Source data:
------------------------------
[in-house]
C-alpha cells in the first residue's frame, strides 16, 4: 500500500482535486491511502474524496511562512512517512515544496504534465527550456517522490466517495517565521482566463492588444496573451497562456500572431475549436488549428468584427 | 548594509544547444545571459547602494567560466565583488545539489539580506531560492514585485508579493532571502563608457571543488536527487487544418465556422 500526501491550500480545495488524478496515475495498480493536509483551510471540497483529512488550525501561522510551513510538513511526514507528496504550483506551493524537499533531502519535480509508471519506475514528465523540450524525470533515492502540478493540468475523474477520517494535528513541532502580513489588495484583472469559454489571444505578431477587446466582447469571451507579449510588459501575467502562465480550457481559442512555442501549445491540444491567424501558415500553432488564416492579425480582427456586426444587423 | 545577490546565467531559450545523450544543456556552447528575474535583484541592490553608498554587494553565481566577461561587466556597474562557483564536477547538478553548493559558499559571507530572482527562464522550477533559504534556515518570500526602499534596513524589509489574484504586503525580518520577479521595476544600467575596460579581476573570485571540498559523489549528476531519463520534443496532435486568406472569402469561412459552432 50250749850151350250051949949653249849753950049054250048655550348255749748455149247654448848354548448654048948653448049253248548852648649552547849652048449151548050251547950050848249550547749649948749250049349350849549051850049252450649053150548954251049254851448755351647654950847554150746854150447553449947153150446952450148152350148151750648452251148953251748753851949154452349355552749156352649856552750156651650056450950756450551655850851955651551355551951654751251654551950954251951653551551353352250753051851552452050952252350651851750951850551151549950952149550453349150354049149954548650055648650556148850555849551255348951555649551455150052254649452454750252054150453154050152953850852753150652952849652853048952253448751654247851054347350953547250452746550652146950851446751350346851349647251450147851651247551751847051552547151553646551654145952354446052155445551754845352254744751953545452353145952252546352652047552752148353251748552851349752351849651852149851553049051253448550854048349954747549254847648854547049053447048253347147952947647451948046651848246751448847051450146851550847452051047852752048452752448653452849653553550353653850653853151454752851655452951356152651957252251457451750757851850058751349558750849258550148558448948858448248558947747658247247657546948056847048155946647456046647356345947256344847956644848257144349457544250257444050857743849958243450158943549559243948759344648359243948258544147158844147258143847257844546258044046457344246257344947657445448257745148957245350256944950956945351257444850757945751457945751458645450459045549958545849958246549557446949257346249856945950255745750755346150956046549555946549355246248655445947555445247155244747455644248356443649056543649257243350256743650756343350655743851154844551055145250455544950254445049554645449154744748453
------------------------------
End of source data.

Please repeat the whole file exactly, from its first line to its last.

[in-house]
C-alpha cells in the first residue's frame, strides 16, 4: 500500500482535486491511502474524496511562512512517512515544496504534465527550456517522490466517495517565521482566463492588444496573451497562456500572431475549436488549428468584427 | 548594509544547444545571459547602494567560466565583488545539489539580506531560492514585485508579493532571502563608457571543488536527487487544418465556422 500526501491550500480545495488524478496515475495498480493536509483551510471540497483529512488550525501561522510551513510538513511526514507528496504550483506551493524537499533531502519535480509508471519506475514528465523540450524525470533515492502540478493540468475523474477520517494535528513541532502580513489588495484583472469559454489571444505578431477587446466582447469571451507579449510588459501575467502562465480550457481559442512555442501549445491540444491567424501558415500553432488564416492579425480582427456586426444587423 | 545577490546565467531559450545523450544543456556552447528575474535583484541592490553608498554587494553565481566577461561587466556597474562557483564536477547538478553548493559558499559571507530572482527562464522550477533559504534556515518570500526602499534596513524589509489574484504586503525580518520577479521595476544600467575596460579581476573570485571540498559523489549528476531519463520534443496532435486568406472569402469561412459552432 50250749850151350250051949949653249849753950049054250048655550348255749748455149247654448848354548448654048948653448049253248548852648649552547849652048449151548050251547950050848249550547749649948749250049349350849549051850049252450649053150548954251049254851448755351647654950847554150746854150447553449947153150446952450148152350148151750648452251148953251748753851949154452349355552749156352649856552750156651650056450950756450551655850851955651551355551951654751251654551950954251951653551551353352250753051851552452050952252350651851750951850551151549950952149550453349150354049149954548650055648650556148850555849551255348951555649551455150052254649452454750252054150453154050152953850852753150652952849652853048952253448751654247851054347350953547250452746550652146950851446751350346851349647251450147851651247551751847051552547151553646551654145952354446052155445551754845352254744751953545452353145952252546352652047552752148353251748552851349752351849651852149851553049051253448550854048349954747549254847648854547049053447048253347147952947647451948046651848246751448847051450146851550847452051047852752048452752448653452849653553550353653850653853151454752851655452951356152651957252251457451750757851850058751349558750849258550148558448948858448248558947747658247247657546948056847048155946647456046647356345947256344847956644848257144349457544250257444050857743849958243450158943549559243948759344648359243948258544147158844147258143847257844546258044046457344246257344947657445448257745148957245350256944950956945351257444850757945751457945751458645450459045549958545849958246549557446949257346249856945950255745750755346150956046549555946549355246248655445947555445247155244747455644248356443649056543649257243350256743650756343350655743851154844551055145250455544950254445049554645449154744748453